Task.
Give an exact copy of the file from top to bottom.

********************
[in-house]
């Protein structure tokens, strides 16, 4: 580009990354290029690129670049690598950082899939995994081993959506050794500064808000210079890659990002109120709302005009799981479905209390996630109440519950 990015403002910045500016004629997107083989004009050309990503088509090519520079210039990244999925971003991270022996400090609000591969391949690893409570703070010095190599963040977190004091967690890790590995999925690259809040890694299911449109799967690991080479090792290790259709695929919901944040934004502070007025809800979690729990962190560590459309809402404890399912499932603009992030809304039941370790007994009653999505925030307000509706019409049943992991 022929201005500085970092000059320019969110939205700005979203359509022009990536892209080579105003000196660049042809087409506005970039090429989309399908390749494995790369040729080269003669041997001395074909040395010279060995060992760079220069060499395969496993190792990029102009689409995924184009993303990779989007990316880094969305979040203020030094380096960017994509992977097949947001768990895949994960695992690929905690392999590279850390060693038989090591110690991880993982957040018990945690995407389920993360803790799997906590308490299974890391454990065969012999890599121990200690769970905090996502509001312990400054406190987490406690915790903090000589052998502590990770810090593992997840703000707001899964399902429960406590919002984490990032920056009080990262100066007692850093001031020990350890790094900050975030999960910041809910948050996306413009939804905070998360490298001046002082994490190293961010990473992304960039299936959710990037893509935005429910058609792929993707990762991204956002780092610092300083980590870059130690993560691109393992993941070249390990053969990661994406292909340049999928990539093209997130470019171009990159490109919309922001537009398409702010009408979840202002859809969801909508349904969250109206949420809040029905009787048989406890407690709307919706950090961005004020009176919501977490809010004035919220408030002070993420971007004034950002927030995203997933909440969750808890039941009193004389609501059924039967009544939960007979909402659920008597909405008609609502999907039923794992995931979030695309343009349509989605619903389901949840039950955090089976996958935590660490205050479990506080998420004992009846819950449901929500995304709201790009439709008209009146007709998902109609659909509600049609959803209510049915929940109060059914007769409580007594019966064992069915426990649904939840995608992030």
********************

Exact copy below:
[in-house]
């Protein structure tokens, strides 16, 4: 580009990354290029690129670049690598950082899939995994081993959506050794500064808000210079890659990002109120709302005009799981479905209390996630109440519950 990015403002910045500016004629997107083989004009050309990503088509090519520079210039990244999925971003991270022996400090609000591969391949690893409570703070010095190599963040977190004091967690890790590995999925690259809040890694299911449109799967690991080479090792290790259709695929919901944040934004502070007025809800979690729990962190560590459309809402404890399912499932603009992030809304039941370790007994009653999505925030307000509706019409049943992991 022929201005500085970092000059320019969110939205700005979203359509022009990536892209080579105003000196660049042809087409506005970039090429989309399908390749494995790369040729080269003669041997001395074909040395010279060995060992760079220069060499395969496993190792990029102009689409995924184009993303990779989007990316880094969305979040203020030094380096960017994509992977097949947001768990895949994960695992690929905690392999590279850390060693038989090591110690991880993982957040018990945690995407389920993360803790799997906590308490299974890391454990065969012999890599121990200690769970905090996502509001312990400054406190987490406690915790903090000589052998502590990770810090593992997840703000707001899964399902429960406590919002984490990032920056009080990262100066007692850093001031020990350890790094900050975030999960910041809910948050996306413009939804905070998360490298001046002082994490190293961010990473992304960039299936959710990037893509935005429910058609792929993707990762991204956002780092610092300083980590870059130690993560691109393992993941070249390990053969990661994406292909340049999928990539093209997130470019171009990159490109919309922001537009398409702010009408979840202002859809969801909508349904969250109206949420809040029905009787048989406890407690709307919706950090961005004020009176919501977490809010004035919220408030002070993420971007004034950002927030995203997933909440969750808890039941009193004389609501059924039967009544939960007979909402659920008597909405008609609502999907039923794992995931979030695309343009349509989605619903389901949840039950955090089976996958935590660490205050479990506080998420004992009846819950449901929500995304709201790009439709008209009146007709998902109609659909509600049609959803209510049915929940109060059914007769409580007594019966064992069915426990649904939840995608992030």